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(L-R) Kevin Coleman, Greg Camp, Steve Harwell, and Paul DeLisle
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Smash Mouth is an alternative rock band that started in 1994 with Steve Harwell (lead vocals), Greg Camp (guitar), Paul De Lisle (bass) and Kevin Coleman (drummer), as well as a touring keyboardists and turntable operators. The core line-up has since changed a few times, but retains the original members Harwell, Camp and De Lisle.

Most famous for their album Astro Lounge and the hit single "All Star", a quintessential late-nineties party tune that debuted in the movie Mystery Men and would be used in other films such as Digimon: The Movie and Rat Race, but would really become famous through its inclusion in Shrek. Some of their less popular albums have also received high critical praise (such as their debut, Fush Yu Mang, which reached double platinum).

Their music is rock-pop sounding, with synthesizers and a few experimental elements in it as well, and a production heavily influenced by Surf Rock and Psychedelic Rock of The '60s. Songs generally contain lyrics about the standard sex, drugs and rock and roll aspect that has prevailed in rock music over the ages, but they also satirize politics on occasion, if just a lyric or two in the song (see "Stoned," which pokes fun at then-President Bill Clinton's claims that he "did not inhale" marijuana).

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After Astro Lounge was released, they went from being pretty underground to being popular, and drove away their original fan base.

Albums released:

  • Fush Yu Mang (1997)
  • Astro Lounge (1999)
  • Smash Mouth (2001)
  • Get the Picture? (2003)
  • The Gift of Rock (2005)
  • Summer Girl (2006)
  • Magic (2012)


Some-BODY once told me the tropes were gonna roll me, I ain't the sharpest tool in the shed...

  • As Themselves: On Kim Possible
  • Bad to the Bone: "All Star" got used in a lot of comedy films for the sake of a feel-good atmosphere.
  • Christmas Songs: The Gift of Rock consists entirely of these.
  • Cluster F-Bomb: In 2015, Steve Harwell cussed the crowd out at the Taste of Fort Collins festival when someone threw bread at him.
  • Comically Missing the Point: This verse from "All Star".
    Somebody once asked, could I spare some change for gas
    "I need to get myself away from this place."
    I said "Yep! What a concept!
    I could use a little fuel myself
    And, we could all use a little change."
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  • Cover Version: "Why Can't We Be Friends?" (War), "Can't Get Enough of You Baby" (Question Mark & the Mysterians), "I'm a Believer" (Neil Diamond / The Monkees), "Getting Better" (The Beatles)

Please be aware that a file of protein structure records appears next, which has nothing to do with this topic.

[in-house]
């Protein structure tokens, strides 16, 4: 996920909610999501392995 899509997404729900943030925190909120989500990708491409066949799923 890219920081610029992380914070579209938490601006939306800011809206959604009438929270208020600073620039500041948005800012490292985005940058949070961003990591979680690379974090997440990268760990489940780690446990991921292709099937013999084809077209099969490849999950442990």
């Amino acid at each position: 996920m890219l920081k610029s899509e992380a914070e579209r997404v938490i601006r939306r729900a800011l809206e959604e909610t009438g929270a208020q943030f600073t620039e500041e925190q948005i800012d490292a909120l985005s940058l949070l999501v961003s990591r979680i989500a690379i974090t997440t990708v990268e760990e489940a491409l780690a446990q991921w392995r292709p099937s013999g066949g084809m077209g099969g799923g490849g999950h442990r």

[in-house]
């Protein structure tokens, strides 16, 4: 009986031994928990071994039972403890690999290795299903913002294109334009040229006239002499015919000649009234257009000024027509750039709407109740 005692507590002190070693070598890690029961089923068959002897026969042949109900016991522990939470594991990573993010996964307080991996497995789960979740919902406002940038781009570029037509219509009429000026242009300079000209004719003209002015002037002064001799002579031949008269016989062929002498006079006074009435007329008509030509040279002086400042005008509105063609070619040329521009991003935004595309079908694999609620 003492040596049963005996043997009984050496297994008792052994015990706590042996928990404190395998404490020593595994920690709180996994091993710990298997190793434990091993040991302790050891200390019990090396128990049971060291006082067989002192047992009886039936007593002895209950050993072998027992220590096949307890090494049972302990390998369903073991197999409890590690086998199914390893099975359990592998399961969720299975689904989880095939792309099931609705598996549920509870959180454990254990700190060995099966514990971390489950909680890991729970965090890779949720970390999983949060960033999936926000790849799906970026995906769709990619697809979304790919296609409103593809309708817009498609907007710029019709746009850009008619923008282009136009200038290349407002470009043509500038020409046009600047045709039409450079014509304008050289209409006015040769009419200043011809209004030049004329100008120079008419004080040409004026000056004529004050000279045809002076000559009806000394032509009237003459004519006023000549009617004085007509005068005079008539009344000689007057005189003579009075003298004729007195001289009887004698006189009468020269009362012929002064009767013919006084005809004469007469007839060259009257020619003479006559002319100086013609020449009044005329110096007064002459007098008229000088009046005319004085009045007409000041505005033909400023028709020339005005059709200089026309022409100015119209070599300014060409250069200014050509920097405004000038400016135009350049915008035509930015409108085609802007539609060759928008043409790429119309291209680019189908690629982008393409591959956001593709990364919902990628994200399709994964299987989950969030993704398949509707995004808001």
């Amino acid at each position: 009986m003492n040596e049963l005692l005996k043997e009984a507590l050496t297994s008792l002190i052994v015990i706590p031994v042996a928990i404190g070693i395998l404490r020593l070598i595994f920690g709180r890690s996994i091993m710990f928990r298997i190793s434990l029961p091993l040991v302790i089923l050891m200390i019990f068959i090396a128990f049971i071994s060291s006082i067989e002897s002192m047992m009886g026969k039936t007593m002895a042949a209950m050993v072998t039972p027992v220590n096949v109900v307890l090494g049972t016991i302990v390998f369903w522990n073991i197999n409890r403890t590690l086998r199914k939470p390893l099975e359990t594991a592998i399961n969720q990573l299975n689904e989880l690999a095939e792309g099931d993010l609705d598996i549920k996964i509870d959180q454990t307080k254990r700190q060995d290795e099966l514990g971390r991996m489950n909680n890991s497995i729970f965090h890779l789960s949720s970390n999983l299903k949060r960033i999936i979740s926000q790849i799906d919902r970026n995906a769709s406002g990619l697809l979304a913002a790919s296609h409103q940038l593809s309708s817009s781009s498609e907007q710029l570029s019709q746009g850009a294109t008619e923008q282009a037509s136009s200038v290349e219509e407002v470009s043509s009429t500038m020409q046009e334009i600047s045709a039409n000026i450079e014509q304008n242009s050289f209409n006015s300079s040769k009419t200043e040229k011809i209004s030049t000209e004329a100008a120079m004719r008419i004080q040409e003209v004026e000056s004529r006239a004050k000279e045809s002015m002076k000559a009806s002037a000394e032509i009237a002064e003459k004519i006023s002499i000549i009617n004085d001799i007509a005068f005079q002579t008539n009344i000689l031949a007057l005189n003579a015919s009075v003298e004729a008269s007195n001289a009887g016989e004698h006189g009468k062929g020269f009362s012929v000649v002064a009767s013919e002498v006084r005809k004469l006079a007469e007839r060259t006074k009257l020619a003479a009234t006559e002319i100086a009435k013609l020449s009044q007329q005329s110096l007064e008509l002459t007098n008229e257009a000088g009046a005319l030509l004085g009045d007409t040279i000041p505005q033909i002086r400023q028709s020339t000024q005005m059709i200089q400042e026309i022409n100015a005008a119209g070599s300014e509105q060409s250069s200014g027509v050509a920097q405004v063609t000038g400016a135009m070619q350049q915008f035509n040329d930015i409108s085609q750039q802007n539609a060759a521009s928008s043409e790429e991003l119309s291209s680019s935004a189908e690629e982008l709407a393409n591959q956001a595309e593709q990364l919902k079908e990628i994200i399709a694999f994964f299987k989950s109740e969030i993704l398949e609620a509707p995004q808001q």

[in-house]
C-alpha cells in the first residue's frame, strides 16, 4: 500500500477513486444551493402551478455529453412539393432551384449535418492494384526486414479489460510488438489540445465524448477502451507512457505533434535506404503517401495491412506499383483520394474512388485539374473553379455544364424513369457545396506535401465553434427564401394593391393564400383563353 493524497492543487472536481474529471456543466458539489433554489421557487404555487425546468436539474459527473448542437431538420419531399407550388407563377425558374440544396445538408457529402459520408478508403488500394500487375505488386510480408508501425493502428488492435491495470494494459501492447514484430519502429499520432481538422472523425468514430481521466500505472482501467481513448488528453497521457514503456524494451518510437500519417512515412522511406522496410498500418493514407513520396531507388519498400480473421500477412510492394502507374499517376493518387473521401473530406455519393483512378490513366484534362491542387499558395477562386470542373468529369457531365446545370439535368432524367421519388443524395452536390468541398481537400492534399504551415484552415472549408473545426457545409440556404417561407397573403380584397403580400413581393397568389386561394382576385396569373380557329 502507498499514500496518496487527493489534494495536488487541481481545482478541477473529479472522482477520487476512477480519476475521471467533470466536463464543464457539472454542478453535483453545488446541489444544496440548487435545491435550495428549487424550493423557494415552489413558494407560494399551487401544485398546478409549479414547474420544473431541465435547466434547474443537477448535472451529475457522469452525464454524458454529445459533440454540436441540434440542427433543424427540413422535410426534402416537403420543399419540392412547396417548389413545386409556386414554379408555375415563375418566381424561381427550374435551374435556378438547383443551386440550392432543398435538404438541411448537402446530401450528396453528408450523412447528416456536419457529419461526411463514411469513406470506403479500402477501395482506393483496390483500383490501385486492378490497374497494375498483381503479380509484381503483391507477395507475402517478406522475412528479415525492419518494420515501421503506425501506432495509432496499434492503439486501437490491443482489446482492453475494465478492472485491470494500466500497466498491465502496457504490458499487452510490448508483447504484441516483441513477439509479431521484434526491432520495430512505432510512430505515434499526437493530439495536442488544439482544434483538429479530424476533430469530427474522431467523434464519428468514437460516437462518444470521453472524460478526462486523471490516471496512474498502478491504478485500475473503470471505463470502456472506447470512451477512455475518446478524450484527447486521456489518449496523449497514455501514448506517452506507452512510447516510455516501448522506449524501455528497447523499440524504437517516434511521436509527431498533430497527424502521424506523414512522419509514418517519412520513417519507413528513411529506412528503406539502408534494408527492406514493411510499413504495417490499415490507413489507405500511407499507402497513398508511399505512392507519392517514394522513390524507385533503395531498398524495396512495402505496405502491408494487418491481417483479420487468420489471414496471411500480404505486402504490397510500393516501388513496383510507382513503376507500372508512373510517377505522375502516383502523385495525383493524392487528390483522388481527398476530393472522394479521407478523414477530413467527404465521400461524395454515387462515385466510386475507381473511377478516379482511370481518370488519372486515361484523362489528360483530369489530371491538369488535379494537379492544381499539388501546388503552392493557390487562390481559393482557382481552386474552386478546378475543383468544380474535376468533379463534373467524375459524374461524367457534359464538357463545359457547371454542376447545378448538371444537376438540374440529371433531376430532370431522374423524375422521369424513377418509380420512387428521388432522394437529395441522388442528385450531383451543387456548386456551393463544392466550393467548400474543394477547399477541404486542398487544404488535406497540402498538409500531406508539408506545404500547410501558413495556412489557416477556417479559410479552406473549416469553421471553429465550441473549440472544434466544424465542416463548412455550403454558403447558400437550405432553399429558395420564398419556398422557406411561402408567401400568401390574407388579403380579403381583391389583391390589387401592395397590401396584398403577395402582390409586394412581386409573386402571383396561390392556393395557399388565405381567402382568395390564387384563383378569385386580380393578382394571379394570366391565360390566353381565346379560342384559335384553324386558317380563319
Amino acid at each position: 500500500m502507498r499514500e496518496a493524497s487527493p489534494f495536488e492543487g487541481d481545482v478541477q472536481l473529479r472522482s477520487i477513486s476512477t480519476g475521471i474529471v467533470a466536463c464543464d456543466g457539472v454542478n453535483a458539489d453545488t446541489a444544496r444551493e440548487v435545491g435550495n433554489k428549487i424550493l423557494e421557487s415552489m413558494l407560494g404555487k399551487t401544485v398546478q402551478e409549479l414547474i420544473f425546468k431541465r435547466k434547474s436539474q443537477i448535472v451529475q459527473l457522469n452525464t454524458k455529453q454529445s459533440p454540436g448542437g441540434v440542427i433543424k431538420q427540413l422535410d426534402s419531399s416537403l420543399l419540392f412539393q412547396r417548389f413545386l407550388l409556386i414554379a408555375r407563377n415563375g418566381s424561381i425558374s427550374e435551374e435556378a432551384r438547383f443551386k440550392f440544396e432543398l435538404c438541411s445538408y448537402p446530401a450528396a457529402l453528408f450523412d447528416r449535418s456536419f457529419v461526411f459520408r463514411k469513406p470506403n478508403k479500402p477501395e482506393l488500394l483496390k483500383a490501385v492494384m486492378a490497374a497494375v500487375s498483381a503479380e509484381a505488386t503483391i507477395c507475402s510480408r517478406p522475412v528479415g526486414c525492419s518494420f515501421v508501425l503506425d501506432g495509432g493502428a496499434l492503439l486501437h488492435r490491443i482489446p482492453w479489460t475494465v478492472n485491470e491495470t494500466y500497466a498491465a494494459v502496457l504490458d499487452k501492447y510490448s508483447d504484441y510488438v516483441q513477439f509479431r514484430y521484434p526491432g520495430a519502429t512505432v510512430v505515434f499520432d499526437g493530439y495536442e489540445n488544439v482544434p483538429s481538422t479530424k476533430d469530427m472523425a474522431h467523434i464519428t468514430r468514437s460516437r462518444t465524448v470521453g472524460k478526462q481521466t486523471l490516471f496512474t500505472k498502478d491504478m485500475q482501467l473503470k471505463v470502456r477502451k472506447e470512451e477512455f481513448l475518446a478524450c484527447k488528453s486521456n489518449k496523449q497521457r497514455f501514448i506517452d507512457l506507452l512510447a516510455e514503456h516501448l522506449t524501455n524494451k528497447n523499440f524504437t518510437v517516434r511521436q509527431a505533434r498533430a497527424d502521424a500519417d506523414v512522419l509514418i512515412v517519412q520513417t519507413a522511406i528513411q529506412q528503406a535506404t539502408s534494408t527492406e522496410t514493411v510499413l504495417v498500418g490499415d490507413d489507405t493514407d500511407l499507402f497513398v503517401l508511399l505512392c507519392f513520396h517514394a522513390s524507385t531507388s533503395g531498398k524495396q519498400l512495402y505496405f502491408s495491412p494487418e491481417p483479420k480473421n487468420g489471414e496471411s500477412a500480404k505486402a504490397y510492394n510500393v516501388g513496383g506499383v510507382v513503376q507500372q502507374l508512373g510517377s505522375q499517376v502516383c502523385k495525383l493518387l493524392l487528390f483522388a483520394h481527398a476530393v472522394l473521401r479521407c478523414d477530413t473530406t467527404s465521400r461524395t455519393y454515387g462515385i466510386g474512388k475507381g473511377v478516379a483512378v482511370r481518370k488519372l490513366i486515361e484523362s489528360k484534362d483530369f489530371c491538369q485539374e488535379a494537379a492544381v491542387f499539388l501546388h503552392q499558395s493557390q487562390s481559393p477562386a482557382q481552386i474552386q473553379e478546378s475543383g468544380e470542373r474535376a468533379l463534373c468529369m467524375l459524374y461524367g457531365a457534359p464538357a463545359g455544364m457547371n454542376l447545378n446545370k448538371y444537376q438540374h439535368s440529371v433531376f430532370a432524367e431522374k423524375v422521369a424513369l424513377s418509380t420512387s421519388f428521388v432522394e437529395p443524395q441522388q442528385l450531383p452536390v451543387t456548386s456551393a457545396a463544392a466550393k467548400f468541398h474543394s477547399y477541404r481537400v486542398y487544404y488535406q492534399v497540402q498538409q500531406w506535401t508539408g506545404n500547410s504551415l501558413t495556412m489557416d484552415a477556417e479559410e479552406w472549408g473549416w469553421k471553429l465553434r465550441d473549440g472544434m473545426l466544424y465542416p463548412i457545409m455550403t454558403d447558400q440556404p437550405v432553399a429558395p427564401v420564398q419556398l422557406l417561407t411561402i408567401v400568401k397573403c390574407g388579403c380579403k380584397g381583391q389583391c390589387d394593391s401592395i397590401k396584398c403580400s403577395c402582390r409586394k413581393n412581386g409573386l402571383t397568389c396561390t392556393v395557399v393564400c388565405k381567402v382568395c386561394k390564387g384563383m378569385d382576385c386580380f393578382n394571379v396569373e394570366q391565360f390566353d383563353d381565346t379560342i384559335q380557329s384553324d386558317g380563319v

• Curse Cut Short: "Force Field" contains the line "I'm pulling a miracle out of my..."
  • Genre Shift: Their first album included an element of then-popular Third Wave Ska influences, while subsequent efforts leaned in a more Pop Punk or Surf Rock direction.
  • Getting Crap Past the Radar: The title of their debut album, Fush Yu Mang, is a deliberate misspelling/mispronunciation of "Fuck you, man."
  • I Was Having Such a Nice Dream: Once the video for "Then The Morning Comes" turns out be All Just a Dream, Steve smashes his alarm clock.
  • Lighter and Softer: Their first album was the only one to receive a Parental Advisory sticker.
  • Lyrical Cold Open: The "SOME-" at the start of "All Star" may be one of the most popular and memetic instances of this in recent music history.
  • Mistaken from Behind: The music video for "I'm a Believer" has this happen repeatedly; Steve chases after someone with long blonde hair like his beloved's, but when the person turns around, it's some random dude.
  • Mistress and Servant Boy: The basic relationship between the singer of "Always Gets Her Way" and his girlfriend. The girl herself has some Hidden Depths though, which is all but explicitly stated to be why he loves her so much.
  • Mohs Scale of Rock and Metal Hardness: A pretty consistent 3, although some songs off of Fush Yu Mang are a 4 or soft 5.
  • Russian Reversal: In Walkin' On The Sun, one of the lines is "Put away the crack before the crack puts you away."
  • Sampling: The main riff in "Walkin' on the Sun" is based off of Jean-Jacques Perry and Kingsley's "Swan's Splashdown"
  • Speaks in Shout-Outs: Likewise, "Walkin' on the Sun" quotes a lot of commercials in the lyrics.

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